Everybody on the comment box was pining away for McCartney. Where’s Paul? When will Paul be here? Clearly they haven’t sat through proper telethons. It was obvious he was going to be last, and it was obvious to be as non-specifically for Preservation Hall as it gets. He might’ve done “Hey, Jude.” I don’t remember. And he might or might not have looked two decades younger. At least Elvis had the decency to half-ass a newer song so we knew it was recorded this decade. 

I ended up liking the actual jazz band, who played an occasional song in between the big acts, better than the names that brought me there in the first place. Even so, I didn’t donate. 

I’ll drop some money at Maison Bourbon next time I’m in NOLA and we’ll call it good.

Nathaniel Rateliff. 

Later in the pandemic, Red Rocks in Colorado did an online fundraising concert, as well. Again, a place I’ve been to and enjoyed. And a band I like, as well. Tune me in.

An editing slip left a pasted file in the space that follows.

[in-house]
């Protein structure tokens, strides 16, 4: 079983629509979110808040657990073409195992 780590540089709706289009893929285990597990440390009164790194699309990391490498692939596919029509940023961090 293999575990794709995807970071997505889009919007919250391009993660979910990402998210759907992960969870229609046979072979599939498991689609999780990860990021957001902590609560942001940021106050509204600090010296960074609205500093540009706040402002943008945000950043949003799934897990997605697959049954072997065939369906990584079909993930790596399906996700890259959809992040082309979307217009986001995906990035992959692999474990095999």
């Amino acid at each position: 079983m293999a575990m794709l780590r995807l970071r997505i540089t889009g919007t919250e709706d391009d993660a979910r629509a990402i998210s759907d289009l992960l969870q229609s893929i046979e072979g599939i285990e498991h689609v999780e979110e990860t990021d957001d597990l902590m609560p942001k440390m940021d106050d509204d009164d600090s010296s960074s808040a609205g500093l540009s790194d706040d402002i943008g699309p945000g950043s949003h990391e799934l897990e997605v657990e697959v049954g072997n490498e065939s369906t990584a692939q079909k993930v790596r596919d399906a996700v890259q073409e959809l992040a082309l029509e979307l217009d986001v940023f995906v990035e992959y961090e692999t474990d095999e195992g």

And this was legitimately live. They were literally playing on the stage in front of an empty Red Rocks Amphitheater. You could switch cameras to watch the rocks instead, something I found myself doing when I went there, too. Although I didn’t have to switch cams then, I only had to pivot my neck.

Nathaniel Rateliff has been on my short list for some time. He wasn’t some unknown to top ten skyrocket like those Vampire Weekend upstarts.